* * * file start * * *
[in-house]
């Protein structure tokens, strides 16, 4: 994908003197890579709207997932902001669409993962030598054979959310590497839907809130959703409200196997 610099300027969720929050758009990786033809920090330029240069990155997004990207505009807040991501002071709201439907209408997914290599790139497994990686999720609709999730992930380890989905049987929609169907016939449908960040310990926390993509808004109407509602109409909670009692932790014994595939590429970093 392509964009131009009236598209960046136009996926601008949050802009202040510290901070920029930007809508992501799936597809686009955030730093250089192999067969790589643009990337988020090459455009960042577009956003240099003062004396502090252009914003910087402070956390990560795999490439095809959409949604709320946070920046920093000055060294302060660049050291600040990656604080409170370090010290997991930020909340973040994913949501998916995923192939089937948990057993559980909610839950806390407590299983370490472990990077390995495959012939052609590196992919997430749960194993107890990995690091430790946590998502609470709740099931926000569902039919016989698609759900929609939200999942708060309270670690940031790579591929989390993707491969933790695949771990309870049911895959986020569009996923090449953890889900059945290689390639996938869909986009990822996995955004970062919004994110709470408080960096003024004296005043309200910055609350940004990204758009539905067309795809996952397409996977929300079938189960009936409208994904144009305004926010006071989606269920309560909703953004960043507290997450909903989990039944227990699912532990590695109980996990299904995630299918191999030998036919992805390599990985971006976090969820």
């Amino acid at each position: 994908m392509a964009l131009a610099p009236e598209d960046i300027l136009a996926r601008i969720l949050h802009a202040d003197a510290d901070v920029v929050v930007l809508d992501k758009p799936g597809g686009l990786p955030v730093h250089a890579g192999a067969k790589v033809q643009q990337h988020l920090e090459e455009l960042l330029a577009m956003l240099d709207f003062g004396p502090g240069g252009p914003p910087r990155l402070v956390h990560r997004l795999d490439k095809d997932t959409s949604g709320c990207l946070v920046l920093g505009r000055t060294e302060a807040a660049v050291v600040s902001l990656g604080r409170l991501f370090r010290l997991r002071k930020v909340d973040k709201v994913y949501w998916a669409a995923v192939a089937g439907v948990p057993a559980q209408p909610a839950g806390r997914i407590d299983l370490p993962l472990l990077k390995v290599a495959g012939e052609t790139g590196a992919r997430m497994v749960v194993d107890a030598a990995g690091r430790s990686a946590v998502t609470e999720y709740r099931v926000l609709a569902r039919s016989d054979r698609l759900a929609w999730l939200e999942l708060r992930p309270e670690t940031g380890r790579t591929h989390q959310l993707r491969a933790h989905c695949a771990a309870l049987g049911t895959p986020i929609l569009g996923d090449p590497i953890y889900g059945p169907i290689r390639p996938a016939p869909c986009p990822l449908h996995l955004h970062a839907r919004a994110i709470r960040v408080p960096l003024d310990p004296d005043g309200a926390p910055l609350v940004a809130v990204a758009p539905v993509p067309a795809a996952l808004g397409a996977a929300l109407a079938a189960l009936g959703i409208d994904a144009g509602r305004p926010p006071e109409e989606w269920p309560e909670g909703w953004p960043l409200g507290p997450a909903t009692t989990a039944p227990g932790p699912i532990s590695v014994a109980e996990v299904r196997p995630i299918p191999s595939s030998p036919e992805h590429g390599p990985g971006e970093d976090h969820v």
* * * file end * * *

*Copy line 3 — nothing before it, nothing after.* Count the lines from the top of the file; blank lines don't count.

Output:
């Amino acid at each position: 994908m392509a964009l131009a610099p009236e598209d960046i300027l136009a996926r601008i969720l949050h802009a202040d003197a510290d901070v920029v929050v930007l809508d992501k758009p799936g597809g686009l990786p955030v730093h250089a890579g192999a067969k790589v033809q643009q990337h988020l920090e090459e455009l960042l330029a577009m956003l240099d709207f003062g004396p502090g240069g252009p914003p910087r990155l402070v956390h990560r997004l795999d490439k095809d997932t959409s949604g709320c990207l946070v920046l920093g505009r000055t060294e302060a807040a660049v050291v600040s902001l990656g604080r409170l991501f370090r010290l997991r002071k930020v909340d973040k709201v994913y949501w998916a669409a995923v192939a089937g439907v948990p057993a559980q209408p909610a839950g806390r997914i407590d299983l370490p993962l472990l990077k390995v290599a495959g012939e052609t790139g590196a992919r997430m497994v749960v194993d107890a030598a990995g690091r430790s990686a946590v998502t609470e999720y709740r099931v926000l609709a569902r039919s016989d054979r698609l759900a929609w999730l939200e999942l708060r992930p309270e670690t940031g380890r790579t591929h989390q959310l993707r491969a933790h989905c695949a771990a309870l049987g049911t895959p986020i929609l569009g996923d090449p590497i953890y889900g059945p169907i290689r390639p996938a016939p869909c986009p990822l449908h996995l955004h970062a839907r919004a994110i709470r960040v408080p960096l003024d310990p004296d005043g309200a926390p910055l609350v940004a809130v990204a758009p539905v993509p067309a795809a996952l808004g397409a996977a929300l109407a079938a189960l009936g959703i409208d994904a144009g509602r305004p926010p006071e109409e989606w269920p309560e909670g909703w953004p960043l409200g507290p997450a909903t009692t989990a039944p227990g932790p699912i532990s590695v014994a109980e996990v299904r196997p995630i299918p191999s595939s030998p036919e992805h590429g390599p990985g971006e970093d976090h969820v």